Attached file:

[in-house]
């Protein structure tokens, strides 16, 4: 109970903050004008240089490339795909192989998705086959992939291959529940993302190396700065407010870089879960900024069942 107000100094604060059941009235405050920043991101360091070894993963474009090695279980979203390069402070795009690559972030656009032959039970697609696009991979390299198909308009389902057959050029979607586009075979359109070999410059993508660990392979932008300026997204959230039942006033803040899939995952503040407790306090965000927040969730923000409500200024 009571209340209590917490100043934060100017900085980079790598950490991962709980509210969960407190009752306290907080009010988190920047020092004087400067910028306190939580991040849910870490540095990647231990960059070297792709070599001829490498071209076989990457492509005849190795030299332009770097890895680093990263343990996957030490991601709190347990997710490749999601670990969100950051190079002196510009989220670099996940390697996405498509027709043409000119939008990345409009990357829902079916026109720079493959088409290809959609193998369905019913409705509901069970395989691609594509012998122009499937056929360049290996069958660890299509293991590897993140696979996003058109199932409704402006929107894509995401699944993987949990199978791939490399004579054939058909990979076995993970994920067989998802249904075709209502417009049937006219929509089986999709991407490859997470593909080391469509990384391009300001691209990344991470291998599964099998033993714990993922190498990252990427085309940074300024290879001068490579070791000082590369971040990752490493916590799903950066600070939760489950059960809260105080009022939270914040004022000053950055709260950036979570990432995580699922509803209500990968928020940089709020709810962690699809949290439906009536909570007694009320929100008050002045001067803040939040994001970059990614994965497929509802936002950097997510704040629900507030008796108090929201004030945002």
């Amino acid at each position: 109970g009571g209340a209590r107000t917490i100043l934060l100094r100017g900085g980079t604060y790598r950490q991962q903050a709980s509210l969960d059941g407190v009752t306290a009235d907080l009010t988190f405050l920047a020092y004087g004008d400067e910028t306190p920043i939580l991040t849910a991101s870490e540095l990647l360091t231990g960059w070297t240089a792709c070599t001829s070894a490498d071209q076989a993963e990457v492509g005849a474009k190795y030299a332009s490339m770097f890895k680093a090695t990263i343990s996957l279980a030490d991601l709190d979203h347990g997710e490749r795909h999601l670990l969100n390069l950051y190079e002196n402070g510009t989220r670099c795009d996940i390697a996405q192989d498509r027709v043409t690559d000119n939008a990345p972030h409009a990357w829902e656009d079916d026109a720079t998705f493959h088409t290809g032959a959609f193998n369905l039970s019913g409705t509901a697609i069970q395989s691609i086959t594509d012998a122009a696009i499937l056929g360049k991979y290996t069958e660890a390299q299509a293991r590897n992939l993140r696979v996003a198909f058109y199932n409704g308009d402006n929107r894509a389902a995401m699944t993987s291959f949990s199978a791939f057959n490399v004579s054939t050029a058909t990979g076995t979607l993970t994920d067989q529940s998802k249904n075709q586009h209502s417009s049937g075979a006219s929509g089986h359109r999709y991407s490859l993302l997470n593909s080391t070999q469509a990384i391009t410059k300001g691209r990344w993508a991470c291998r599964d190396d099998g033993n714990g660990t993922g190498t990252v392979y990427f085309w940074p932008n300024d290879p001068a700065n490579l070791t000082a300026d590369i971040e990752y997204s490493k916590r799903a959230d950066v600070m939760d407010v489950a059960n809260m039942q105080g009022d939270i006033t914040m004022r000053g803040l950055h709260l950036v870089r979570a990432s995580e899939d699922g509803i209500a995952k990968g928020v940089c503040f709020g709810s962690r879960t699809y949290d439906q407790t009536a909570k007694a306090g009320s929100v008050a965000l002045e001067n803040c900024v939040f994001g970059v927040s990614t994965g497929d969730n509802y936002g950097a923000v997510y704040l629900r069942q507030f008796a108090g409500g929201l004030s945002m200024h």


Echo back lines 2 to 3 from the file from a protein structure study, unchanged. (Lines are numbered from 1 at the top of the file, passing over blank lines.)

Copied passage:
């Protein structure tokens, strides 16, 4: 109970903050004008240089490339795909192989998705086959992939291959529940993302190396700065407010870089879960900024069942 107000100094604060059941009235405050920043991101360091070894993963474009090695279980979203390069402070795009690559972030656009032959039970697609696009991979390299198909308009389902057959050029979607586009075979359109070999410059993508660990392979932008300026997204959230039942006033803040899939995952503040407790306090965000927040969730923000409500200024 009571209340209590917490100043934060100017900085980079790598950490991962709980509210969960407190009752306290907080009010988190920047020092004087400067910028306190939580991040849910870490540095990647231990960059070297792709070599001829490498071209076989990457492509005849190795030299332009770097890895680093990263343990996957030490991601709190347990997710490749999601670990969100950051190079002196510009989220670099996940390697996405498509027709043409000119939008990345409009990357829902079916026109720079493959088409290809959609193998369905019913409705509901069970395989691609594509012998122009499937056929360049290996069958660890299509293991590897993140696979996003058109199932409704402006929107894509995401699944993987949990199978791939490399004579054939058909990979076995993970994920067989998802249904075709209502417009049937006219929509089986999709991407490859997470593909080391469509990384391009300001691209990344991470291998599964099998033993714990993922190498990252990427085309940074300024290879001068490579070791000082590369971040990752490493916590799903950066600070939760489950059960809260105080009022939270914040004022000053950055709260950036979570990432995580699922509803209500990968928020940089709020709810962690699809949290439906009536909570007694009320929100008050002045001067803040939040994001970059990614994965497929509802936002950097997510704040629900507030008796108090929201004030945002």
């Amino acid at each position: 109970g009571g209340a209590r107000t917490i100043l934060l100094r100017g900085g980079t604060y790598r950490q991962q903050a709980s509210l969960d059941g407190v009752t306290a009235d907080l009010t988190f405050l920047a020092y004087g004008d400067e910028t306190p920043i939580l991040t849910a991101s870490e540095l990647l360091t231990g960059w070297t240089a792709c070599t001829s070894a490498d071209q076989a993963e990457v492509g005849a474009k190795y030299a332009s490339m770097f890895k680093a090695t990263i343990s996957l279980a030490d991601l709190d979203h347990g997710e490749r795909h999601l670990l969100n390069l950051y190079e002196n402070g510009t989220r670099c795009d996940i390697a996405q192989d498509r027709v043409t690559d000119n939008a990345p972030h409009a990357w829902e656009d079916d026109a720079t998705f493959h088409t290809g032959a959609f193998n369905l039970s019913g409705t509901a697609i069970q395989s691609i086959t594509d012998a122009a696009i499937l056929g360049k991979y290996t069958e660890a390299q299509a293991r590897n992939l993140r696979v996003a198909f058109y199932n409704g308009d402006n929107r894509a389902a995401m699944t993987s291959f949990s199978a791939f057959n490399v004579s054939t050029a058909t990979g076995t979607l993970t994920d067989q529940s998802k249904n075709q586009h209502s417009s049937g075979a006219s929509g089986h359109r999709y991407s490859l993302l997470n593909s080391t070999q469509a990384i391009t410059k300001g691209r990344w993508a991470c291998r599964d190396d099998g033993n714990g660990t993922g190498t990252v392979y990427f085309w940074p932008n300024d290879p001068a700065n490579l070791t000082a300026d590369i971040e990752y997204s490493k916590r799903a959230d950066v600070m939760d407010v489950a059960n809260m039942q105080g009022d939270i006033t914040m004022r000053g803040l950055h709260l950036v870089r979570a990432s995580e899939d699922g509803i209500a995952k990968g928020v940089c503040f709020g709810s962690r879960t699809y949290d439906q407790t009536a909570k007694a306090g009320s929100v008050a965000l002045e001067n803040c900024v939040f994001g970059v927040s990614t994965g497929d969730n509802y936002g950097a923000v997510y704040l629900r069942q507030f008796a108090g409500g929201l004030s945002m200024h």